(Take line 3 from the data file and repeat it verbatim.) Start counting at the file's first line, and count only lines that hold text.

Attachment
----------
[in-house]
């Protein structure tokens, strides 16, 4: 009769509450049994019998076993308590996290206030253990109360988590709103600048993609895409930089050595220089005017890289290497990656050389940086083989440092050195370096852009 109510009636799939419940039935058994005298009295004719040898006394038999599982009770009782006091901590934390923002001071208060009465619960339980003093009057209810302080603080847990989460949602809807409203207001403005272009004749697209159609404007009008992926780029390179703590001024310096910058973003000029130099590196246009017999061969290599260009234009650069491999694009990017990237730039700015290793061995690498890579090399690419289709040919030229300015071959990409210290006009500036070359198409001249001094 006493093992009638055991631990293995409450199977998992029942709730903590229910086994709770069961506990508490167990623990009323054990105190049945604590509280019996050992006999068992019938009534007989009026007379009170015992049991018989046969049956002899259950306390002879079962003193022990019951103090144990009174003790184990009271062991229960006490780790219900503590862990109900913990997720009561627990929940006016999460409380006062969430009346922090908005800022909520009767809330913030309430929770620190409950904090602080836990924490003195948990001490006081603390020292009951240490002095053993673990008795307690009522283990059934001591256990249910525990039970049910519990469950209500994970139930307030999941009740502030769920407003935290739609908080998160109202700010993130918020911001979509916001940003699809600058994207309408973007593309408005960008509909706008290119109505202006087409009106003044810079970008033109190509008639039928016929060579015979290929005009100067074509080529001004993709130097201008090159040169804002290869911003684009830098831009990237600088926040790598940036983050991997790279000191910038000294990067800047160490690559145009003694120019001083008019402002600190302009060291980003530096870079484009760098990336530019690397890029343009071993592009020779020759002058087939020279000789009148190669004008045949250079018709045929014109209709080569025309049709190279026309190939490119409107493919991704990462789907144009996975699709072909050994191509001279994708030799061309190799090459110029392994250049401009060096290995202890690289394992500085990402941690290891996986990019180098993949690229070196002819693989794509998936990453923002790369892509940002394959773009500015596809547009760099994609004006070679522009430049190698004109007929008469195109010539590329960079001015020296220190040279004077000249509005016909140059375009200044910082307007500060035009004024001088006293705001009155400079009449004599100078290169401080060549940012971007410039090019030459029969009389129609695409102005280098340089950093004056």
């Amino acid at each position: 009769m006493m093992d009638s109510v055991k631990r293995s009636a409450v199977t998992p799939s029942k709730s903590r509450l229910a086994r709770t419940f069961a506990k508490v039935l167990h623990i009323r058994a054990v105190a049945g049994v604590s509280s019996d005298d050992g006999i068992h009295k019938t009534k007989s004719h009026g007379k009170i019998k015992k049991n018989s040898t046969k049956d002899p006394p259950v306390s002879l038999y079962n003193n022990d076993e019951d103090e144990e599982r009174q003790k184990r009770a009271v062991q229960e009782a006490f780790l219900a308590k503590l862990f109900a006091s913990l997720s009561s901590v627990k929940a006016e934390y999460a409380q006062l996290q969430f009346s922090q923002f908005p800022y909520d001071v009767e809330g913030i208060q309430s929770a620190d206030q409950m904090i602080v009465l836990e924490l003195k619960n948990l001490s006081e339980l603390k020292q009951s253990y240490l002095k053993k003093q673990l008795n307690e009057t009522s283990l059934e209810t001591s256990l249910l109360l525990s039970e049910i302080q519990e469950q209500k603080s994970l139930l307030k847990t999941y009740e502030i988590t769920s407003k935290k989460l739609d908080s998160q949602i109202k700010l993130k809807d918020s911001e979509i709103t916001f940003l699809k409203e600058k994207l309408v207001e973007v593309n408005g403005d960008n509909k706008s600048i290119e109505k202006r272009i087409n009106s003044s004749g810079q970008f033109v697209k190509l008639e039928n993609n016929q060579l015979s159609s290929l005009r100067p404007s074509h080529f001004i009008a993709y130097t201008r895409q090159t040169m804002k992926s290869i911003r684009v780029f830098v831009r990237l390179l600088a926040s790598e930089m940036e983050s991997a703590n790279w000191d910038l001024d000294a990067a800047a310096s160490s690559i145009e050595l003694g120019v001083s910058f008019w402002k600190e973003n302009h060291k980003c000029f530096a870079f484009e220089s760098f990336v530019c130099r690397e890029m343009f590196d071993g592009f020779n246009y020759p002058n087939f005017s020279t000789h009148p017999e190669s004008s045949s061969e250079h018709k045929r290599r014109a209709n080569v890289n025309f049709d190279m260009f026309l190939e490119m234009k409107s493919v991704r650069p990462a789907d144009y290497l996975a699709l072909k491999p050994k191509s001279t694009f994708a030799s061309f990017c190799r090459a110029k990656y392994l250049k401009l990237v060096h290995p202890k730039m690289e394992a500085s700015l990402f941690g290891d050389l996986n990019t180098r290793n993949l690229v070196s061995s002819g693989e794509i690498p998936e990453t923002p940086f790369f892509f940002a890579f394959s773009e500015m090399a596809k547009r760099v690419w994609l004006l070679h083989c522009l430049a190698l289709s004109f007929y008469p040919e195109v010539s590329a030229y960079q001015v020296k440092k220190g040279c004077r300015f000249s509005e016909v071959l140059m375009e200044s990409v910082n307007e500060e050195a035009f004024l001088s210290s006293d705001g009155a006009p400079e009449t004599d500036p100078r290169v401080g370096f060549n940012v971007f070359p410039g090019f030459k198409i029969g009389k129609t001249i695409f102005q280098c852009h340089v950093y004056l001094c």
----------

């Amino acid at each position: 009769m006493m093992d009638s109510v055991k631990r293995s009636a409450v199977t998992p799939s029942k709730s903590r509450l229910a086994r709770t419940f069961a506990k508490v039935l167990h623990i009323r058994a054990v105190a049945g049994v604590s509280s019996d005298d050992g006999i068992h009295k019938t009534k007989s004719h009026g007379k009170i019998k015992k049991n018989s040898t046969k049956d002899p006394p259950v306390s002879l038999y079962n003193n022990d076993e019951d103090e144990e599982r009174q003790k184990r009770a009271v062991q229960e009782a006490f780790l219900a308590k503590l862990f109900a006091s913990l997720s009561s901590v627990k929940a006016e934390y999460a409380q006062l996290q969430f009346s922090q923002f908005p800022y909520d001071v009767e809330g913030i208060q309430s929770a620190d206030q409950m904090i602080v009465l836990e924490l003195k619960n948990l001490s006081e339980l603390k020292q009951s253990y240490l002095k053993k003093q673990l008795n307690e009057t009522s283990l059934e209810t001591s256990l249910l109360l525990s039970e049910i302080q519990e469950q209500k603080s994970l139930l307030k847990t999941y009740e502030i988590t769920s407003k935290k989460l739609d908080s998160q949602i109202k700010l993130k809807d918020s911001e979509i709103t916001f940003l699809k409203e600058k994207l309408v207001e973007v593309n408005g403005d960008n509909k706008s600048i290119e109505k202006r272009i087409n009106s003044s004749g810079q970008f033109v697209k190509l008639e039928n993609n016929q060579l015979s159609s290929l005009r100067p404007s074509h080529f001004i009008a993709y130097t201008r895409q090159t040169m804002k992926s290869i911003r684009v780029f830098v831009r990237l390179l600088a926040s790598e930089m940036e983050s991997a703590n790279w000191d910038l001024d000294a990067a800047a310096s160490s690559i145009e050595l003694g120019v001083s910058f008019w402002k600190e973003n302009h060291k980003c000029f530096a870079f484009e220089s760098f990336v530019c130099r690397e890029m343009f590196d071993g592009f020779n246009y020759p002058n087939f005017s020279t000789h009148p017999e190669s004008s045949s061969e250079h018709k045929r290599r014109a209709n080569v890289n025309f049709d190279m260009f026309l190939e490119m234009k409107s493919v991704r650069p990462a789907d144009y290497l996975a699709l072909k491999p050994k191509s001279t694009f994708a030799s061309f990017c190799r090459a110029k990656y392994l250049k401009l990237v060096h290995p202890k730039m690289e394992a500085s700015l990402f941690g290891d050389l996986n990019t180098r290793n993949l690229v070196s061995s002819g693989e794509i690498p998936e990453t923002p940086f790369f892509f940002a890579f394959s773009e500015m090399a596809k547009r760099v690419w994609l004006l070679h083989c522009l430049a190698l289709s004109f007929y008469p040919e195109v010539s590329a030229y960079q001015v020296k440092k220190g040279c004077r300015f000249s509005e016909v071959l140059m375009e200044s990409v910082n307007e500060e050195a035009f004024l001088s210290s006293d705001g009155a006009p400079e009449t004599d500036p100078r290169v401080g370096f060549n940012v971007f070359p410039g090019f030459k198409i029969g009389k129609t001249i695409f102005q280098c852009h340089v950093y004056l001094c």